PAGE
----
In the south of Burkina Faso, a landlocked country in West Africa, near the border with Ghana lies a small, circular village of about 1.2 hectares, called Tiébélé. This is the home of the Kassena people, one of the oldest ethnic groups that had settled in the territory of Burkina Faso in the 15th century. Tiébélé is known for its amazing traditional Gourounsi architecture and elaborately decorated walls of their homes.
Burkina Faso is a poor country, even by West African standards, and possibly the poorest in the world. But they are culturally rich, and decorating the walls of their buildings is an important part of their cultural legacy in this area of the country. Wall decorating is always a community project done by women.
The Kassena people build their houses entirely of local materials: earth, wood, and straw. Soil mixed with straw and cow dung is moistened to a state of perfect plasticity, to shape almost vertical surfaces. Today this technique is replaced by the use of mud brick molding walls with foundations resting on a large stone. Tiébélé’s houses are built with defense in mind, whether that be against the climate or potential enemies. Walls are over a foot thick and the homes are designed without windows except for a small opening or two to let just enough light in to see. Front doors are only about two feet tall, which keeps the sun out and makes enemies difficult to strike. Roofs are protected with wood ladders that are easily retracted and the local beer (dolo) is brewed at home.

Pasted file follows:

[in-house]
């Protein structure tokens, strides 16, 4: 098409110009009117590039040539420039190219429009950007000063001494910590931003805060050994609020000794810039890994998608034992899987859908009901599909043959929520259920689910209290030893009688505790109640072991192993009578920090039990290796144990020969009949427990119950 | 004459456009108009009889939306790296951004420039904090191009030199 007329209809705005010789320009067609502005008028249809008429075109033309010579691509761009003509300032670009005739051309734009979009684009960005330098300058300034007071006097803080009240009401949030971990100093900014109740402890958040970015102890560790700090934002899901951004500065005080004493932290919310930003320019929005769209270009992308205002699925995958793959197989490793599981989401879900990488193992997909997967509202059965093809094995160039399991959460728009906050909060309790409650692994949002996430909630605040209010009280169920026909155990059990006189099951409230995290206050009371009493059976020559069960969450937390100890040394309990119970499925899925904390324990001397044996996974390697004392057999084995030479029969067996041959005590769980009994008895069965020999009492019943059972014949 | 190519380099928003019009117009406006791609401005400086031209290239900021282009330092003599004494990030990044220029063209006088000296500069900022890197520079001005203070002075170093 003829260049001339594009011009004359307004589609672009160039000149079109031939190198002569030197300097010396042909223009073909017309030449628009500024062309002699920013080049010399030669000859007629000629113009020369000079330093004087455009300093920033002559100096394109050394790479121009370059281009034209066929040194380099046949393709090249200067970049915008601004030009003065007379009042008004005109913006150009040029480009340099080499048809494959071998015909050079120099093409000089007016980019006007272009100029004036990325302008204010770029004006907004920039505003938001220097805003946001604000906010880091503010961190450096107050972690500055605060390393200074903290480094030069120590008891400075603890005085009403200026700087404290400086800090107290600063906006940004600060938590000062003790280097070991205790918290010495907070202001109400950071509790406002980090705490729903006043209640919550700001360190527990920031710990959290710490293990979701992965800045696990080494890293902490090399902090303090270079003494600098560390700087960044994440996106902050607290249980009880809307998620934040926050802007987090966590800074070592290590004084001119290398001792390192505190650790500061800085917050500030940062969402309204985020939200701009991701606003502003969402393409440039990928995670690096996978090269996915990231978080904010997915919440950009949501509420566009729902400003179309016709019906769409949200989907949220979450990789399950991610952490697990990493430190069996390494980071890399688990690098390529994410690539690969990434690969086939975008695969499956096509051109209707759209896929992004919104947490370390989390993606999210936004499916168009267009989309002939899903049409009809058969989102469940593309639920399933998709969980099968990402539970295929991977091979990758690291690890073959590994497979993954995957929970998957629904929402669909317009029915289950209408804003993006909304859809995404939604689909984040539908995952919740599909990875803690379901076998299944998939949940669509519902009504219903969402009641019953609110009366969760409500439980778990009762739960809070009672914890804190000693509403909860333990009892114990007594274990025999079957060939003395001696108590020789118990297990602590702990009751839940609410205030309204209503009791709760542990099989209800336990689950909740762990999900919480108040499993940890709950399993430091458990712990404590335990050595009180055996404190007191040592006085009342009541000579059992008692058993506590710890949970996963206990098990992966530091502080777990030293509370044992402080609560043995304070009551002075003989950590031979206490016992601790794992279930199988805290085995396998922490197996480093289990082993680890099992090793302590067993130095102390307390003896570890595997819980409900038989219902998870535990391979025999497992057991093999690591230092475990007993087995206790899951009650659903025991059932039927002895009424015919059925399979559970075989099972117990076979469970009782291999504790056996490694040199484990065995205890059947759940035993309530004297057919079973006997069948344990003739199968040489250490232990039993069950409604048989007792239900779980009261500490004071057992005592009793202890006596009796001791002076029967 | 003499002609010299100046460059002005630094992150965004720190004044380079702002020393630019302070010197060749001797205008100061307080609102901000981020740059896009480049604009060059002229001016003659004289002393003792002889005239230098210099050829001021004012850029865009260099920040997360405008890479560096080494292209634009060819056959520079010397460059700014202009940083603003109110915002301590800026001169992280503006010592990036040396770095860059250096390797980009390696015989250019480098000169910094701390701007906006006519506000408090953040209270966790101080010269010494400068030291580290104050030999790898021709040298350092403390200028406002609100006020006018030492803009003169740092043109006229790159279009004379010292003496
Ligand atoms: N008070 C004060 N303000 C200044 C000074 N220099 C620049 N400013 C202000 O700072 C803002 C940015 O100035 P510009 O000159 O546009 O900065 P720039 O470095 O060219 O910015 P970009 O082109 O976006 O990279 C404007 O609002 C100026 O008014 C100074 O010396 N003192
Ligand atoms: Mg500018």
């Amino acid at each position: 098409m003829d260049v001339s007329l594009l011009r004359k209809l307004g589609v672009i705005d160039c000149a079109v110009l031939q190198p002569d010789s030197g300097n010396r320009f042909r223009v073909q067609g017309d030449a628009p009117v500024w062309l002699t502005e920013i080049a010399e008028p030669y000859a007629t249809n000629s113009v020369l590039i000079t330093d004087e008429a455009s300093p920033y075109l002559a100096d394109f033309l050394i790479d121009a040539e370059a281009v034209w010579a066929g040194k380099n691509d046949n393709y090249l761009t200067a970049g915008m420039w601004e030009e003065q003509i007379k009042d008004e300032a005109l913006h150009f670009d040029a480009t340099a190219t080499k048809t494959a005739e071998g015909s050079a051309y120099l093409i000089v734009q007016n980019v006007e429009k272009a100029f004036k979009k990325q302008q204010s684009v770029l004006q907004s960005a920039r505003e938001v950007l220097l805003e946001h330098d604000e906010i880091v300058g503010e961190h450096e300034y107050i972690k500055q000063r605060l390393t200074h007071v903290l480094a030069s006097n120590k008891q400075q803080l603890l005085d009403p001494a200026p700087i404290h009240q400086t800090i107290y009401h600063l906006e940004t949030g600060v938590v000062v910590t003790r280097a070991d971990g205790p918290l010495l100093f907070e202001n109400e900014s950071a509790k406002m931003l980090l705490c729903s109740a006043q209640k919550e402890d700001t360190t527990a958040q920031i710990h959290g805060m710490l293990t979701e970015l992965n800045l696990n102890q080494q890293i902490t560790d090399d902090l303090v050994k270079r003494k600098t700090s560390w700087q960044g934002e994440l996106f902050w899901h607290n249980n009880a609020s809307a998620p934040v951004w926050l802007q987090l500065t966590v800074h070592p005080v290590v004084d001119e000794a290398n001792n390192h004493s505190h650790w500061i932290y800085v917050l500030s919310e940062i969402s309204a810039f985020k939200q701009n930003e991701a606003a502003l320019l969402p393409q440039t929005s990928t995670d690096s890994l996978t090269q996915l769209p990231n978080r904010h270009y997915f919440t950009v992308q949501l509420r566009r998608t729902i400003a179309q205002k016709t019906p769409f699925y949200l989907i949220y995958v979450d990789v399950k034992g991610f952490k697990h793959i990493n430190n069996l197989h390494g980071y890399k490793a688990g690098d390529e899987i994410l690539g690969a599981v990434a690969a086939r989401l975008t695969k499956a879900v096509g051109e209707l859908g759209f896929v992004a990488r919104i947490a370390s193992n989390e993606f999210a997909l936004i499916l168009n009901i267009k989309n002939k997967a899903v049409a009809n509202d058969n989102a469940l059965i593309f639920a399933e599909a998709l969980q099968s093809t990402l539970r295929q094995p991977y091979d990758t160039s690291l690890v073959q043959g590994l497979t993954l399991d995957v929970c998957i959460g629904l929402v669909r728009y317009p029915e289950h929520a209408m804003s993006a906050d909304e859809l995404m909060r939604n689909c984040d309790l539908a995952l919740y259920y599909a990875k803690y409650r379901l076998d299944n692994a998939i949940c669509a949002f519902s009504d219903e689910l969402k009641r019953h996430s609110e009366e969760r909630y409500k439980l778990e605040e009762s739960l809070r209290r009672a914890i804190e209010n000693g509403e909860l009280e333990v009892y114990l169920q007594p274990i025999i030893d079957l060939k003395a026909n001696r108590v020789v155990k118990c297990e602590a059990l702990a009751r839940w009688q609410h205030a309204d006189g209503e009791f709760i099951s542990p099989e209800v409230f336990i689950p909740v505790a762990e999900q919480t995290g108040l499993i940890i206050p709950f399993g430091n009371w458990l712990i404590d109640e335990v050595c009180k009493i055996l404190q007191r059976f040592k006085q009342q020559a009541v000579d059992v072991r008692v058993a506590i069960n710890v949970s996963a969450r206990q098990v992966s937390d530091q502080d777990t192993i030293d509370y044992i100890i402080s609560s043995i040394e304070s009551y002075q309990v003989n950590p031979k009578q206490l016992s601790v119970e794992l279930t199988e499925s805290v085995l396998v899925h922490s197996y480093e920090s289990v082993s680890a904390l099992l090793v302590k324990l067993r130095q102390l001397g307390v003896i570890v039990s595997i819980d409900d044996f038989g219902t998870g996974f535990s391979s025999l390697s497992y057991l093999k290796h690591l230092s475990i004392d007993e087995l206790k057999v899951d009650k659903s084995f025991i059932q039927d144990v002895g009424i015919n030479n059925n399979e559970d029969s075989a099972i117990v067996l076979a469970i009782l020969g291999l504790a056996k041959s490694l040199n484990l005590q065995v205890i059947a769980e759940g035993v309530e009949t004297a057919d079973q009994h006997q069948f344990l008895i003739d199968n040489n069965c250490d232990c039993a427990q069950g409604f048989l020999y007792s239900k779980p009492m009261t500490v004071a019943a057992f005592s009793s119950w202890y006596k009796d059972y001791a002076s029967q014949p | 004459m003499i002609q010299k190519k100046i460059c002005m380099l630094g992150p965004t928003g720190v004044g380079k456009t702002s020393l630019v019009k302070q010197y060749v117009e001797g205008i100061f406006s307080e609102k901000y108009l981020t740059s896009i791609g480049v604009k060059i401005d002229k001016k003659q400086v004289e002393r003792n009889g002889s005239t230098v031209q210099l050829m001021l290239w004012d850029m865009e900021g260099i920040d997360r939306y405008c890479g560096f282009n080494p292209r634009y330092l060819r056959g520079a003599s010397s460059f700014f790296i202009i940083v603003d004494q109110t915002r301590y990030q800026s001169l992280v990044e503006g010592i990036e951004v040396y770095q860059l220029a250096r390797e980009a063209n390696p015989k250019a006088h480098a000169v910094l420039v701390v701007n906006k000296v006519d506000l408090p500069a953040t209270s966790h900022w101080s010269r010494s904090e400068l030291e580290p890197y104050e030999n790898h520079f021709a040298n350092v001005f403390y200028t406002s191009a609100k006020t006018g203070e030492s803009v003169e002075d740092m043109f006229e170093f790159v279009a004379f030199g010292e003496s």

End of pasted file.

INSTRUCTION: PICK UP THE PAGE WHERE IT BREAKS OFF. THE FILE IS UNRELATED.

The most amazing feature, however, is the intricate ornamentation that covers almost every square inch of the dwellings, painted with colored mud
and chalk that tell an expressive story of the ancient tribe’s culture. the motifs can illustrate just about anything from objects used in normal daily life, to religion and beliefs, to decorative patterns that distinguish one house from the other. the artwork is then embossed with rocks and etchings that
highlight the designs and give a truly unique character. the material, along with small openings usually located closer to the ground assist in comfortable interior temperatures